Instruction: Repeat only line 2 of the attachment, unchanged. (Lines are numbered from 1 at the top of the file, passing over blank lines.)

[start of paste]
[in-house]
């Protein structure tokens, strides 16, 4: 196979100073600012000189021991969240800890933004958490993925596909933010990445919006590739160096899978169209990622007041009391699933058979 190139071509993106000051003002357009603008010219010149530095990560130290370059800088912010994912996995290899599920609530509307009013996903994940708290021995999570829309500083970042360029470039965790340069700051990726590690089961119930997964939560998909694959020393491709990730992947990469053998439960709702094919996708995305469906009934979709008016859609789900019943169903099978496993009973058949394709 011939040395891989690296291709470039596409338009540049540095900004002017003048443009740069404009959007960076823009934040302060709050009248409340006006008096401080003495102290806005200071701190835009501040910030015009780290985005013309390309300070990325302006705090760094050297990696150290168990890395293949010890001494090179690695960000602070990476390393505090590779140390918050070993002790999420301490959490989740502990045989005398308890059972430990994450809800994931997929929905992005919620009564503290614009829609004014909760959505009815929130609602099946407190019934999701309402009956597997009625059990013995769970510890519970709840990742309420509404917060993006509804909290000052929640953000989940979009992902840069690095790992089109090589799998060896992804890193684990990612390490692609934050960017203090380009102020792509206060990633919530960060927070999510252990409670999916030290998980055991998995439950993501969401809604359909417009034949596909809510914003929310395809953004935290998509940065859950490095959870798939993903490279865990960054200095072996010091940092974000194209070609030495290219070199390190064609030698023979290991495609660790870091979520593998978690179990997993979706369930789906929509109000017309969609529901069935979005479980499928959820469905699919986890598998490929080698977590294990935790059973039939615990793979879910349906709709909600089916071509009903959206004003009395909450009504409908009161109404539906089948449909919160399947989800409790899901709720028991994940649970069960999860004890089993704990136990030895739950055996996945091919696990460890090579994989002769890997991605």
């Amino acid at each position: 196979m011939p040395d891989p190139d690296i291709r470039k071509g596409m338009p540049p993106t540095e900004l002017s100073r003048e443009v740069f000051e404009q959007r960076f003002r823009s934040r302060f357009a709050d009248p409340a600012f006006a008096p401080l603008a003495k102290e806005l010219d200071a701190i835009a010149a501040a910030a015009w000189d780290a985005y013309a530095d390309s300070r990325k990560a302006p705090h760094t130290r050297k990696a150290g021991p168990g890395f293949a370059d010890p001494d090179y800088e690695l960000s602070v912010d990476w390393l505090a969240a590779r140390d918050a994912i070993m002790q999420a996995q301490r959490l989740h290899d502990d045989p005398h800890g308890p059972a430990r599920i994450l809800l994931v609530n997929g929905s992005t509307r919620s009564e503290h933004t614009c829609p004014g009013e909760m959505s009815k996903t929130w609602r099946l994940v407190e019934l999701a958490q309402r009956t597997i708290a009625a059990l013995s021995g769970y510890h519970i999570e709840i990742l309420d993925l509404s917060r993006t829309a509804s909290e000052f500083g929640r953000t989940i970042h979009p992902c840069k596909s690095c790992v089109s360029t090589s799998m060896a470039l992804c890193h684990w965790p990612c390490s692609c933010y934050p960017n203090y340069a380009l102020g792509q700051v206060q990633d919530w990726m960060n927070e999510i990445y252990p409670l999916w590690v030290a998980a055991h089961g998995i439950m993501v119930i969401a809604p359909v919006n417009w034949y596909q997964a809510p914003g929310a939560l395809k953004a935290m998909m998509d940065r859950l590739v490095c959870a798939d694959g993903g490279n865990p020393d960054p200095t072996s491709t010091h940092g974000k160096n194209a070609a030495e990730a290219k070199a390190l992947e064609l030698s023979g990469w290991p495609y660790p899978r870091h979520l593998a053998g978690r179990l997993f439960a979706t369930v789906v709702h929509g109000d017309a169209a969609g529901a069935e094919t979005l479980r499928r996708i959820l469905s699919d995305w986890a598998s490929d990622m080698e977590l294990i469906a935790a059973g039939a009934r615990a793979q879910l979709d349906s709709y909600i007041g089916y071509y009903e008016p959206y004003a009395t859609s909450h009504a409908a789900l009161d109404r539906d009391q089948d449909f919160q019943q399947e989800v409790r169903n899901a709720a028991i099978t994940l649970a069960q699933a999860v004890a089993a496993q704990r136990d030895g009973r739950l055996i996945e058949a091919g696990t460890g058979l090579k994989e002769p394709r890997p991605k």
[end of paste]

């Protein structure tokens, strides 16, 4: 196979100073600012000189021991969240800890933004958490993925596909933010990445919006590739160096899978169209990622007041009391699933058979 190139071509993106000051003002357009603008010219010149530095990560130290370059800088912010994912996995290899599920609530509307009013996903994940708290021995999570829309500083970042360029470039965790340069700051990726590690089961119930997964939560998909694959020393491709990730992947990469053998439960709702094919996708995305469906009934979709008016859609789900019943169903099978496993009973058949394709 011939040395891989690296291709470039596409338009540049540095900004002017003048443009740069404009959007960076823009934040302060709050009248409340006006008096401080003495102290806005200071701190835009501040910030015009780290985005013309390309300070990325302006705090760094050297990696150290168990890395293949010890001494090179690695960000602070990476390393505090590779140390918050070993002790999420301490959490989740502990045989005398308890059972430990994450809800994931997929929905992005919620009564503290614009829609004014909760959505009815929130609602099946407190019934999701309402009956597997009625059990013995769970510890519970709840990742309420509404917060993006509804909290000052929640953000989940979009992902840069690095790992089109090589799998060896992804890193684990990612390490692609934050960017203090380009102020792509206060990633919530960060927070999510252990409670999916030290998980055991998995439950993501969401809604359909417009034949596909809510914003929310395809953004935290998509940065859950490095959870798939993903490279865990960054200095072996010091940092974000194209070609030495290219070199390190064609030698023979290991495609660790870091979520593998978690179990997993979706369930789906929509109000017309969609529901069935979005479980499928959820469905699919986890598998490929080698977590294990935790059973039939615990793979879910349906709709909600089916071509009903959206004003009395909450009504409908009161109404539906089948449909919160399947989800409790899901709720028991994940649970069960999860004890089993704990136990030895739950055996996945091919696990460890090579994989002769890997991605």